Cortex-M7 cache coherency using ChibiOS/HAL

While porting the ChibiOS HAL to the new STM32F7xx inevitably the issues with cache coherency popped up. Unfortunately the DMAs do not update/invalidate the cache in HW so the burden of coherency is on the shoulders of software developers.

The Issue

The issue has two aspects, lets consider DMA engines reading from RAM or writing in RAM.

DMA Transmission Buffers

The data cache present in Cortex-M7 devices works using a write-back mechanism, this means that data written by the CPU to RAM does not necessarily reach the RAM immediately but can be parked in cache for an indefinite long time. This means that the DMA engines can read data from RAM data that is not an exact copy of the data that the CPU wrote.

DMA Receive Buffers

On the other hand, data written by DMA engines to RAM does not invalidate the corresponding cache lines so the CPU could read cache content that is no more an exact copy of data in RAM.

Discarded Solutions

This is a list of solutions we considered but discarded for various reasons.

Disabling Data Cache

Disabling Data Cache over the whole RAM array would resolve all problems. The rationale for trying this is that the STM32F7xx Reference Manual states that the RAM is accessible without wait states. Zero wait states would mean that caching RAM is not necessary, unfortunately this is not true, the device offers zero-wait-states-LIKE performance when the data cache is enabled. Disabling the data cache simply results reducing the device performance to about 1/3 of its potential.

Changing Cache mode to Write-Through

We saw this solution in some ST's STM32Cube-F7 demos. Putting the cache in write-through mode is, unfortunately, an incomplete solution. It fixes the problem for DMA transmission buffers but it does nothing for DMA receive buffers. In addition it reduces the system performance of about 10%..20% because this is a less efficient caching mode. This solution also requires the use of the MPU and this adds extra complexity.

The following solutions can be adopted for an efficient handling.

Dedicated DMA RAM

Probably this is the most efficient solution: dedicate a portion of RAM for DMA buffers and make it non-cacheable using the MPU or place buffers in DTCM RAM (always not cached).

Advantages
  • Does not require active runtime-handling.
  • It is perfectly transparent to the application.
  • Does not have any performance hit.
  • DTCM RAM is already non cached and can be used for DMA buffers.
  • The STM32F7xx has a 16KB area optimized for DMA accesses that could be used for this (RAM2).
Disadvantages
  • Requires a complex scatter file (ld file).
  • Requires an MPU region dedicated to the DMA RAM. ChibiOS/HAL will offer in 3.1.x a MPU helper driver that will allow to program MPU regions.

Application Handling of Buffers

This solution simply requires the application to handle the invalidation and/or flushing of the cache over DMA buffers. The HAL offers two function that easily allow to secure buffers for use with the DMA.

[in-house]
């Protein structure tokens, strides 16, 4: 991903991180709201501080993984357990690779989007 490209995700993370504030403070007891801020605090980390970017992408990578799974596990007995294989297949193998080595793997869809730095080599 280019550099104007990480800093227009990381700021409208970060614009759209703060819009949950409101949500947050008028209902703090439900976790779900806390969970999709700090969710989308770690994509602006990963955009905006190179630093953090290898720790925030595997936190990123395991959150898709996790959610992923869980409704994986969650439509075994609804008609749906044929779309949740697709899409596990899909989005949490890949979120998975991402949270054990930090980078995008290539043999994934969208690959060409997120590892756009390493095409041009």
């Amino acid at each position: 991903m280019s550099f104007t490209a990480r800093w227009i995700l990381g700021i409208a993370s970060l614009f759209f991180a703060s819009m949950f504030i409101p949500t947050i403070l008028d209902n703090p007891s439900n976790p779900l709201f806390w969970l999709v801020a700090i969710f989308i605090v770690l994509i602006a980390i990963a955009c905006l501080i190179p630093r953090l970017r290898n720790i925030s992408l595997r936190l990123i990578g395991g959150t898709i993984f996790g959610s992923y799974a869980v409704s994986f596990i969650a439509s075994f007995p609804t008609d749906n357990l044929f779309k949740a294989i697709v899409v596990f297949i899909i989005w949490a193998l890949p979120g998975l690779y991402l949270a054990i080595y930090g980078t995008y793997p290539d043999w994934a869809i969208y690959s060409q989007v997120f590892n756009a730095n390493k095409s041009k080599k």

Advantages
  • Simple to implement.
  • Portable.
Disadvantages
  • Buffers must be aligned to cache page size boundary, always 32 bytes.
  • The application must explicitly flush the cache to RAM on transmit buffers before transmit operation.
  • The application must explicitly invalidate the cache on receive buffers after the receive operation.
  • Buffers handling has impact on overall performance.
Example

Buffers declaration, note that the buffers mush be aligned to a cache page boundary.

  #define SPI_BUFFERS_SIZE    128U
 
  #if defined(__GNUC__)
  __attribute__((aligned (32)))
  #endif
  static uint8_t txbuf[SPI_BUFFERS_SIZE];
 
  #if defined(__GNUC__)
  __attribute__((aligned (32)))
  #endif
  static uint8_t rxbuf[SPI_BUFFERS_SIZE];

The following code exchange data over the SPI using a transmission buffer and a receive buffer. MISO and MOSI are connected together so the data is looped back. You can see that the cache handling is not particularly difficult.

  /* Bush acquisition and SPI reprogramming.*/
  spiAcquireBus(&SPID2);
  spiStart(&SPID2, &hs_spicfg);
 
  /* Preparing data buffer and flushing cache.*/
  for (i = 0; i < SPI_BUFFERS_SIZE; i++)
    txbuf[i] = (uint8_t)i;
  dmaBufferFlush(txbuf, SPI_BUFFERS_SIZE);
 
  /* Slave selection and data exchange.*/
  spiSelect(&SPID2);
  spiExchange(&SPID2, SPI_BUFFERS_SIZE, txbuf, rxbuf);
  spiUnselect(&SPID2);
 
  /* Invalidating cache over the buffer then checking the
     loopback result.*/
  dmaBufferInvalidate(rxbuf, SPI_BUFFERS_SIZE);
  if (memcmp(txbuf, rxbuf, SPI_BUFFERS_SIZE) != 0)
    chSysHalt("loopback failure");
 
  /* Releasing the bus.*/
  spiReleaseBus(&SPID2);

The functions dmaBufferFlush() and dmaBufferInvalidate() are also present on devices without cache but do nothing in that case. This is done in order to preserve SW compatibility across all devices.

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